How does a sander work?

Written by dale devries
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How does a sander work?
(Cris DeRaud)

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Types of Sanders

You can find a sander to tackle any job that comes your way. There are many types of sanders on the market and even more variations of each type, including the floor sander, as well as the drum, belt, orbital and disc sanders. These sanders can be very large push sanders or smaller hand-held sanders. There are small orbital or palm sanders that you use for woodworking or small jobs, too. There are propane sanders and electric sanders. For drywall installation, there are hand sanders, and for sanding above your reach, you can place these hand sanders on a pole. There are even sanders for metal. The job you are doing will determine the sander you will need.

Sandpaper

Commercial-grade sandpaper is the sandpaper sold in hardware and home improvement stores. You ask for it by a number followed by the word "grit." The number tells you how many abrasive particles there are per square inch of the paper. The grit ranges from 40 to 600, with the lower number being the most abrasive or coarse and the higher numbers referred to as fine, very fine, extra fine and super fine. The coarse paper is used for heavy sanding or stripping. As the grit gets to 80 to 120, a medium grit it is used for smoothing and removing imperfections. As you get into the fine grades, they are mainly used for preparing wood for the finish it is going to receive or to remove scratches. Knowing what sandpaper to use is almost more important than knowing which sander to use because the use of the wrong sandpaper can damage or even ruin your project.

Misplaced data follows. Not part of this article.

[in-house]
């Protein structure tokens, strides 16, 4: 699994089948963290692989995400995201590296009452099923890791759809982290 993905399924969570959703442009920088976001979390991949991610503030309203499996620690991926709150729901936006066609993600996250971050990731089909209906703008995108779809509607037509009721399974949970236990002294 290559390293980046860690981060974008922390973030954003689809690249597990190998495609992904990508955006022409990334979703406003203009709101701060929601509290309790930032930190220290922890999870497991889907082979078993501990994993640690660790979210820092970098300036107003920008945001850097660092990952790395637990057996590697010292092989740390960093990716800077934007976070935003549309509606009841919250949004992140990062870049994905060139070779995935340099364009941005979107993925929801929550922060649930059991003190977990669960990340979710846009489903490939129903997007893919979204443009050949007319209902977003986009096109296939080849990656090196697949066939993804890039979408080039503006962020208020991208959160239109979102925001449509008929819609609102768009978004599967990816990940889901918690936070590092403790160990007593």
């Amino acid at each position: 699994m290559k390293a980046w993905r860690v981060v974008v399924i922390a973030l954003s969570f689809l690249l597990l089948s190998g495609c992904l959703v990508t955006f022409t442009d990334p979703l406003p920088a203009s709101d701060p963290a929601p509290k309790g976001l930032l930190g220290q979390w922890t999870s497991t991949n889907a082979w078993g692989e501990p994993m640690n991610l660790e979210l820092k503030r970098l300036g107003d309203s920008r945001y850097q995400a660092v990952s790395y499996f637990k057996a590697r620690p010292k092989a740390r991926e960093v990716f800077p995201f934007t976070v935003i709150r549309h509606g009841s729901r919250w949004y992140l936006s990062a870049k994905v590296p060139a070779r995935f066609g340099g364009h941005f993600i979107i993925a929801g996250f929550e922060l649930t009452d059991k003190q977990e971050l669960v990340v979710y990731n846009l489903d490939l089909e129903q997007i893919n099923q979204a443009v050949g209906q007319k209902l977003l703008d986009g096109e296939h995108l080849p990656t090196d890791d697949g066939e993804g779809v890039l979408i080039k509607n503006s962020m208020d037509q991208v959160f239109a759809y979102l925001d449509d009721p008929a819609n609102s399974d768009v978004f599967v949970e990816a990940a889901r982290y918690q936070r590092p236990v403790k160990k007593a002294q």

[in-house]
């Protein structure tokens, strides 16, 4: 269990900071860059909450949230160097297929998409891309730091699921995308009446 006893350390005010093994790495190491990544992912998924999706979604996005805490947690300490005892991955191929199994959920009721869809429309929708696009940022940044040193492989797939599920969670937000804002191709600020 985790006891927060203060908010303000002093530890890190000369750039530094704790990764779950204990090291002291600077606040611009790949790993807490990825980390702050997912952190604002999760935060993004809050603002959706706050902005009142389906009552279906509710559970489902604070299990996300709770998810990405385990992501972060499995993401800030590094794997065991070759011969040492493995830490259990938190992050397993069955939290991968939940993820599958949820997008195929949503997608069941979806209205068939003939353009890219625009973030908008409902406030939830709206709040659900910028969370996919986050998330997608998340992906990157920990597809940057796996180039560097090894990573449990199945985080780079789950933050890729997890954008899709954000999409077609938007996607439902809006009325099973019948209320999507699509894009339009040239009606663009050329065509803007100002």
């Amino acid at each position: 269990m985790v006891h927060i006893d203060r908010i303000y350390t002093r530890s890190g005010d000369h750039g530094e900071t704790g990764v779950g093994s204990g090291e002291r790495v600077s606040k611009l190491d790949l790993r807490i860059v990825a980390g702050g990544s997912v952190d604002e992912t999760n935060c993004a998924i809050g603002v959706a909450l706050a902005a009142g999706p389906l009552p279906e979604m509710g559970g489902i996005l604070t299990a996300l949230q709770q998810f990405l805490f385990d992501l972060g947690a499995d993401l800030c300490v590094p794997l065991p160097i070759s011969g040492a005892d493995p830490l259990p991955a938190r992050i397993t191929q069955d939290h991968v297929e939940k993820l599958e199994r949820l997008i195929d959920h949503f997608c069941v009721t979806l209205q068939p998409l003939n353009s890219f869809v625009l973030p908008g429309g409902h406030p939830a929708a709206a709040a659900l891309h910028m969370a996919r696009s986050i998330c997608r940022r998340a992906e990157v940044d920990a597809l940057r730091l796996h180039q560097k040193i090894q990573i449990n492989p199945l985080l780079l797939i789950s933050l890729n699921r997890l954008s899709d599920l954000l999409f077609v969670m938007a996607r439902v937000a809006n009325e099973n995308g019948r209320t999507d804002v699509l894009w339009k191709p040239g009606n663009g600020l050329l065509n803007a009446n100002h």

How the Sanders Work

With each kind of sander, there is a place to attach the sandpaper. Before electric sanders, craftsmen would put the paper around a piece of wood and use it by moving it up and down or around in circles by hand. The same principle is used with electric and battery-operated sanders today, only the machine does it for you. On a belt sander the sandpaper is wrapped around a belt and, in some cases, two belts. The belts go around two wheels powered by a motor. As the belt turns, it pulls the sandpaper across the piece of wood that you are sanding. These machines can be stand-up or hand-held and can do work from heavy duty to medium sanding but are not recommended for fine sanding. The finer sanding would be done by an orbital sander. These sanders--sometimes referred to as random orbit sanders--travel in a random circle-type motion. The random movement ensures that the same part of the sanding disk does not hit the same place twice, leaving no swirl marks on your wood. The orbital sander uses sanding disks instead of long or square paper. The hand sander is a rectangular piece of metal that you clip the sandpaper on. It may have one handle or two and is used for fine work such as drywall. They may come with--or you can buy separately--a pole that will help you to reach the top of the wall or the ceiling. There are orbital sanders that can do this type of fine work also.

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